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SLU Liver Center to Study Whether Potent HIV Drug Could Benefit Hepatitis B Patients


Saint Louis University School of Medicine researchers are studying the effectiveness of a drug for patients with chronic hepatitis B that is currently used to treat HIV.

Hepatitis B patients currently take an antiviral called Hepsera, says Adrian Di Bisceglie, M.D., chief of hepatology at Saint Louis University School of Medicine. The drug under investigation in the study, called Tenofovir, is similar to Hepsera in that it is a “nucleotide analog” that helps stop the virus from propagating. Researchers will study Tenofovir’s efficacy compared to Hepsera’s in up to 300 patients worldwide.

“We have high hopes that Tenofovir will be more potent than the current drug regimen for hepatitis B patients,” Di Bisceglie says.

Hepatitis B is a disease passed down from mother to infant during pregnancy and has reached epidemic levels in China, Vietnam and sub-Saharan Africa.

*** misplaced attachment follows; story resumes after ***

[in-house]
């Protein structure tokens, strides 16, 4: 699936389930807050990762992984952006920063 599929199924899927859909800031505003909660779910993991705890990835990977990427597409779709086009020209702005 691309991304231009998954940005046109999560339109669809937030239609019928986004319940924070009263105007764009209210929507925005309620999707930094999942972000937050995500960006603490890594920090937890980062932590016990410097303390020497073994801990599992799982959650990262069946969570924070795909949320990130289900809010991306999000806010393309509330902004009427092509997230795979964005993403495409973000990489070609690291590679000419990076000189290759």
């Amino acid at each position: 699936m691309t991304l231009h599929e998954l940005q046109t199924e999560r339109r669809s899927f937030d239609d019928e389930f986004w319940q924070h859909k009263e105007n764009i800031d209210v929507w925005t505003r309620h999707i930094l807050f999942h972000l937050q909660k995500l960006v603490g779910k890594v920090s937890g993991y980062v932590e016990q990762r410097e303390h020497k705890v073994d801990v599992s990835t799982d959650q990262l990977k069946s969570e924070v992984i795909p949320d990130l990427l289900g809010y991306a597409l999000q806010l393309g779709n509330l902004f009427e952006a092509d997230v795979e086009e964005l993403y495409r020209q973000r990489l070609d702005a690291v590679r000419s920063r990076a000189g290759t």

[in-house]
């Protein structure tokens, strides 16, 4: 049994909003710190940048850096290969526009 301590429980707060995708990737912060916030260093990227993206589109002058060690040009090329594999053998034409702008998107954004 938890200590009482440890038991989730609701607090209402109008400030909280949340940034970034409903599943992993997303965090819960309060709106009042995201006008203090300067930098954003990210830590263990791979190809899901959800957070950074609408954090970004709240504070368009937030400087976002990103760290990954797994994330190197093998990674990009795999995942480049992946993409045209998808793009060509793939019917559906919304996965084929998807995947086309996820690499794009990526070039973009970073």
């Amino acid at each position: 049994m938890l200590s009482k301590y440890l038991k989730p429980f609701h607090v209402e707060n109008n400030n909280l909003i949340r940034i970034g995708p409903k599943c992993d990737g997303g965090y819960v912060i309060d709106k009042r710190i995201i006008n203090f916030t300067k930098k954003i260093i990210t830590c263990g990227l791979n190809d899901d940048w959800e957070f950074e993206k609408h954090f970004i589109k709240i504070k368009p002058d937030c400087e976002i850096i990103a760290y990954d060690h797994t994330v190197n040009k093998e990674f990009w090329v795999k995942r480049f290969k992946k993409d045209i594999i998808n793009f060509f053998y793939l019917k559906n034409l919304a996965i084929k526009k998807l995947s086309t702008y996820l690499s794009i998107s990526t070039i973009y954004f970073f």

“It is a terrible disease because it kills people in their prime of their lives – in their 30s, 40s and 50s,” Di Bisceglie says. “What makes it even more devastating is that there are mild non-specific symptoms or sometimes no symptoms at all.”

Most American women who undergo prenatal screening are also screened for hepatitis B, Di Bisceglie says, and because there is a safe, effective vaccine, hepatitis B is a “controllable” disease.

“But we hope this new antiviral can help improve the lives of patients with hepatitis B,” he says.

Established in 1836, Saint Louis University School of Medicine has the distinction of awarding the first M.D. degree west of the Mississippi River. Saint Louis University School of Medicine is a pioneer in geriatric medicine, organ transplantation, chronic disease prevention, cardiovascular disease, neurosciences and vaccine research, among others. The School of Medicine trains physicians and biomedical scientists, conducts medical research, and provides health services on a local, national and international level.

Rachel Otto | EurekAlert!
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